The police and security forces have, for the most part, maintained that the encounters are genuine and the victims were militants killed in counter-insurgency or anti-terror operations.

The government told the top court last year that some "5,000 militants were holding some 2.3 million people of Manipur to ransom and keeping people in constant fear". It said 365 police and paramilitaries had been killed by the rebels between 2000 and October 2012.

But things have become murkier after a police commando Herojit Singh admitted to journalists in January last year that he had shot dead an unarmed, suspected rebel inside a bustling Imphal market in 2009. In a chilling interview in July he admitted to killing more than 100 people and that he kept a "tally of his kills" in notebooks.

When I met him last month in a hotel room in the city, the 36-year-old policeman, son of a government worker, said he was battling depression. He said he hadn't slept at all at night for two years. He had also survived a road accident in the city; many feel someone may have tried to kill him as he had made too many enemies.

'No remorse'

When I asked him how many people he had killed, he said: "I don't remember the details."

"Was it more than 100 people?" I asked.


He said he felt no remorse for the killings, and he was ready to face any punishment.

"I was simply doing my duty and following the orders of my seniors. I confessed because I thought it was important to tell the truth," he said.

Life has been difficult after his confession. Detectives from the federal Central Bureau of Investigation are investigating the killing of 23-year-old Chungkham Sanjit in the market and questioned the commando more than 10 times. Herojit Singh has been suspended a number of times for "indiscipline and grave misconduct", and then reinstated.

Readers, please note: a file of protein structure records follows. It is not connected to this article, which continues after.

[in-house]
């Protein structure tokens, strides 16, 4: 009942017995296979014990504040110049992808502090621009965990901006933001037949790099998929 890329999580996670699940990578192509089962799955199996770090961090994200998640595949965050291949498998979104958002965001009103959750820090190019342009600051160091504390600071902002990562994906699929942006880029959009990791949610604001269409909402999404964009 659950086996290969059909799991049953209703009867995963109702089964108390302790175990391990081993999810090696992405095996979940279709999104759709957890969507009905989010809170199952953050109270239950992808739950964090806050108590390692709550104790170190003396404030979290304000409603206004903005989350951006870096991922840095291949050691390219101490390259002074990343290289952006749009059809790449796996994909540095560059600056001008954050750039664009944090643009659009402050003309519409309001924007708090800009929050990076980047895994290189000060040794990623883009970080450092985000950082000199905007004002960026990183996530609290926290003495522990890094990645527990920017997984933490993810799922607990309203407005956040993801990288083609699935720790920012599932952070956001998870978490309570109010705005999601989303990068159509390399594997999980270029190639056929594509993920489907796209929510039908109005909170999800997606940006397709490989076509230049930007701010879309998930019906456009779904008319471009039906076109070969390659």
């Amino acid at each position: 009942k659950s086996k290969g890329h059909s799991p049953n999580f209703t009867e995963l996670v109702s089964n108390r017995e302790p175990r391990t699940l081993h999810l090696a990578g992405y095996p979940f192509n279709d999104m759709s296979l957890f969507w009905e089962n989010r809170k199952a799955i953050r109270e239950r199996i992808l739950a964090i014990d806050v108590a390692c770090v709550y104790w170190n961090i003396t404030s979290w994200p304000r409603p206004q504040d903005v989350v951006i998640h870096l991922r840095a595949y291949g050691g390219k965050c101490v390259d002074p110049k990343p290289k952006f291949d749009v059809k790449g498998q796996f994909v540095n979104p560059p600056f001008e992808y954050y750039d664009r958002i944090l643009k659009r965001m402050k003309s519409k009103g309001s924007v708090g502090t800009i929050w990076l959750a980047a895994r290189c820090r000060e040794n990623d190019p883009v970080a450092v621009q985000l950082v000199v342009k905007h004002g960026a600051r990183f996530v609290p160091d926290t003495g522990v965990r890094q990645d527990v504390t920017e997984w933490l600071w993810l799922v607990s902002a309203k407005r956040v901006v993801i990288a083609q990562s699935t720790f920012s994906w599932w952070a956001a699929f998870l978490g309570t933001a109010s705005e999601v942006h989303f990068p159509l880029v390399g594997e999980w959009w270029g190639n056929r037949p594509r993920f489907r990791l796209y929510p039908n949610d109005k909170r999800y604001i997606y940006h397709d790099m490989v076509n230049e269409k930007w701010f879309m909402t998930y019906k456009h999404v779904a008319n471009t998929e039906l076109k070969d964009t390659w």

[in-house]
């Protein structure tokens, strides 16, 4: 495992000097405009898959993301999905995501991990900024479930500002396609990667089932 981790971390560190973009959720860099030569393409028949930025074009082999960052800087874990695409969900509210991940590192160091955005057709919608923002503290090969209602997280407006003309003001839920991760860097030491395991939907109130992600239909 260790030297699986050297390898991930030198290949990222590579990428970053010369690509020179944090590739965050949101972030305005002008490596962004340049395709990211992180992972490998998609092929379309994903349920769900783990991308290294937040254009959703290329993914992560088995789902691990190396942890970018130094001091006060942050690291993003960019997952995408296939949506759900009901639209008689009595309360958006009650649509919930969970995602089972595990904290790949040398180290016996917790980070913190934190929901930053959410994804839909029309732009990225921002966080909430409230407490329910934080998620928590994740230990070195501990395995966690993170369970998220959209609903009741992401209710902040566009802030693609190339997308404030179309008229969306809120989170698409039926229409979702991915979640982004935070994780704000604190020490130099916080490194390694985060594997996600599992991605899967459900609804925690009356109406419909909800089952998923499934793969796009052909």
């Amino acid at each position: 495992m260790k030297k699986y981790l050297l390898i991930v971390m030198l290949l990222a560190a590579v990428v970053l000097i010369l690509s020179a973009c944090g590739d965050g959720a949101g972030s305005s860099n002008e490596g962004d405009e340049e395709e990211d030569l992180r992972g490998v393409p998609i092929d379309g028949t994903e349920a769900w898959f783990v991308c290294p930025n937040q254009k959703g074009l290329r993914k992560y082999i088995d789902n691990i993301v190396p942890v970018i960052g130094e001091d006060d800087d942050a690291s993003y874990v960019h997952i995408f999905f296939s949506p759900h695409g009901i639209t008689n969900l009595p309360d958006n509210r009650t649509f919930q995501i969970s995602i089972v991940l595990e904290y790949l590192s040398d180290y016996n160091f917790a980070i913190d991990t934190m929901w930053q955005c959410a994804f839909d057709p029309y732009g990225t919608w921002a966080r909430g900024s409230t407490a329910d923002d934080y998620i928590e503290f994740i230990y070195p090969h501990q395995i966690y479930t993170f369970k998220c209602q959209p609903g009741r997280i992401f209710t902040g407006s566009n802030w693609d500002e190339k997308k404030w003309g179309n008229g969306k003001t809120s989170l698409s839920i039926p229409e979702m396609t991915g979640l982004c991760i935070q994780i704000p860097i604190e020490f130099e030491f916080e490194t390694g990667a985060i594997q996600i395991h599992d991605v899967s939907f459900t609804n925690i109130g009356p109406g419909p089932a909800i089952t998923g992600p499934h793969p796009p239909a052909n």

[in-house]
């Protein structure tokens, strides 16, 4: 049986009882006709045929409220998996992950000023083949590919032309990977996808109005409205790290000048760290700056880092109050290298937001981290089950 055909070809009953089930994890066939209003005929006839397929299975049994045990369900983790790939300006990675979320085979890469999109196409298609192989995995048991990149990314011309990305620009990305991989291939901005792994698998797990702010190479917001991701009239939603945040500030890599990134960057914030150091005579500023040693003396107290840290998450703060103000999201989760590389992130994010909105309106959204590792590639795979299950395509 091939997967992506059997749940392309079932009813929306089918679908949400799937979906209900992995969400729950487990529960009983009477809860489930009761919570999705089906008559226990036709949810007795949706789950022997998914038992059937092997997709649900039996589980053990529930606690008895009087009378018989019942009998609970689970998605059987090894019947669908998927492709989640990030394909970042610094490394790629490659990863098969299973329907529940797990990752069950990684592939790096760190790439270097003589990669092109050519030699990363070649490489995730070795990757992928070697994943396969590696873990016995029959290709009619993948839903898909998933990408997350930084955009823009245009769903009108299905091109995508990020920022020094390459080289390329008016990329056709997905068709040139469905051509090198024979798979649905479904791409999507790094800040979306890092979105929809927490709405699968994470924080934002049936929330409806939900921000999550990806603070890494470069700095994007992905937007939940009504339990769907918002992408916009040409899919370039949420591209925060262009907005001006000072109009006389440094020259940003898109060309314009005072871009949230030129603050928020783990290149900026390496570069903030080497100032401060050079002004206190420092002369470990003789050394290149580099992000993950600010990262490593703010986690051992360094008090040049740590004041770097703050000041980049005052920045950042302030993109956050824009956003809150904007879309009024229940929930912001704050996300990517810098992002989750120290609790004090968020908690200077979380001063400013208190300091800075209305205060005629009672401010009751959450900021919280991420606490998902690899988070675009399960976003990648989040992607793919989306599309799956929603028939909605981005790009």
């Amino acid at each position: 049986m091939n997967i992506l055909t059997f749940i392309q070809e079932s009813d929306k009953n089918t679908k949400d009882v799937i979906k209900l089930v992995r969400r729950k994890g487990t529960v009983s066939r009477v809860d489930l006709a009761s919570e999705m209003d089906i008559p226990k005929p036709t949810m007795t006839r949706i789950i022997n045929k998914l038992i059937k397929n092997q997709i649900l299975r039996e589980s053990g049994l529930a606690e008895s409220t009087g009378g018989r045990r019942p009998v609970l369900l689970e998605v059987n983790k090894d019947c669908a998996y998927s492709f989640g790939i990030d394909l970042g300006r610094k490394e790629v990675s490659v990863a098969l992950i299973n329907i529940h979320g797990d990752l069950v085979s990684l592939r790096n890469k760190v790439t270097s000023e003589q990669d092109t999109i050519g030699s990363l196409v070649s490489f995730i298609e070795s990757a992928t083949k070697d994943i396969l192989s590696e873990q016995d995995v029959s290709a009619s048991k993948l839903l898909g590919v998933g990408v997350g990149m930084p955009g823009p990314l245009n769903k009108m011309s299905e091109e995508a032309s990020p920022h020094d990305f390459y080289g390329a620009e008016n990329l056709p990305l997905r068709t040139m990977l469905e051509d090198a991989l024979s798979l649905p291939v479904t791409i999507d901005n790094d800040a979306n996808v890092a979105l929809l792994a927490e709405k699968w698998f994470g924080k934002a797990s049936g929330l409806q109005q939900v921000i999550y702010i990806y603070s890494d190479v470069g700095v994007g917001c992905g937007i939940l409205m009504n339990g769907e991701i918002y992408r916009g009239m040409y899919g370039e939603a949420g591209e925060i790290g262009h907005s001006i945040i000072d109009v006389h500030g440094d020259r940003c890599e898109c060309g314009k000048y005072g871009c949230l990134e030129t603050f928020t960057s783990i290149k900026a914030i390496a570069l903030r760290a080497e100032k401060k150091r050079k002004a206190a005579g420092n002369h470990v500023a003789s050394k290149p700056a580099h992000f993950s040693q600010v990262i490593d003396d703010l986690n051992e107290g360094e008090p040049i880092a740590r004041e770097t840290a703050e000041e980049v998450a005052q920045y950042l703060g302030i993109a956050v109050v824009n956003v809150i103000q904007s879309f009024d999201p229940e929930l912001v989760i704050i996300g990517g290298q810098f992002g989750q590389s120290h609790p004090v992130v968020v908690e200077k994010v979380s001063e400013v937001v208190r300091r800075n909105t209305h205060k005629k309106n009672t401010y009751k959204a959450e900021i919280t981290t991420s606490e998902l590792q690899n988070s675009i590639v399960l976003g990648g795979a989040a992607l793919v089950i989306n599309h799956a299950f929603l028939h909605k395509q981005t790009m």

By day, he spends time with his children, helping them with their homework. When his pet chicken fell ill recently, he says he panicked, clasped it to his chest and ran with it to the vet.

Manipur Image copyright Varun Nayar
Image caption Leitanthem Priya Leika's husband Premananda was killed on his way to the market to buy timber in 2006

Nights are brutal. "I dread nights. I wish I had my own sun, which I could put in the sky and there would never be any darkness," he says.

Yumnam Joykumar Singh, the former chief of Manipur police, and now the deputy chief minister of a newly-elected government ruling the state, says Herojit Singh is exaggerating his role in the killings.

"He's bluffing. He was possibly involved in 10-15 encounters. But he's claiming he has killed so many people. Let the courts ask him how many cases he was present in."

Mr Singh, who earned a reputation for being a firm and unyielding policeman, says rights groups are exaggerating the number of fake encounters.

'Fire your weapon'

"There might have been a few cases [of] extra-judicial killings, but I don't think the numbers being quoted are that many. If 1,500 people had been killed illegally, there would have been more protests in the state," he told me.

During his time as the chief of police, Mr Singh beefed up the force - from 20,000 to 34,000 policemen - and made it "the leading force" to fight insurgents. He said militancy and extortion had led to a near-collapse of public order in the state, and he told his policemen: "If you have a weapon, you can fire back."

"That is how we fought the insurgency."

Bringing up the dead is not easy. Memories fade. Potential evidence - post mortem reports, police complaints - yellow and crumble with age. Hope waxes and wanes. Time heals wounds, but also allows for reflection, and gives you renewed purpose.

So, emboldened by the Supreme Court's intervention, the families of victims in Manipur have plunged into an unexpectedly fierce fight for justice, in many cases years after they lost their loved ones. The killings have stopped, but there have been no punishments for the crimes yet.

The families have stirred with a newly-found collective courage, not because they have great hope in an egregious and slow-moving criminal justice system.

Many say they don't want their children and families to be permanently tainted by fake allegations about their fathers, brothers, sons, daughters and wives. They know the crimes and misdemeanours of a family member can easily taint all born within it.

"I kept fighting because of my sons. I don't want people to call them children of a militant. I had to clear my dead husband's name to protect them," says Ms Neena Nongmaithem.

"And, yes, the dead should not be completely forgotten."

Pictures by Varun Nayar and Karen Dias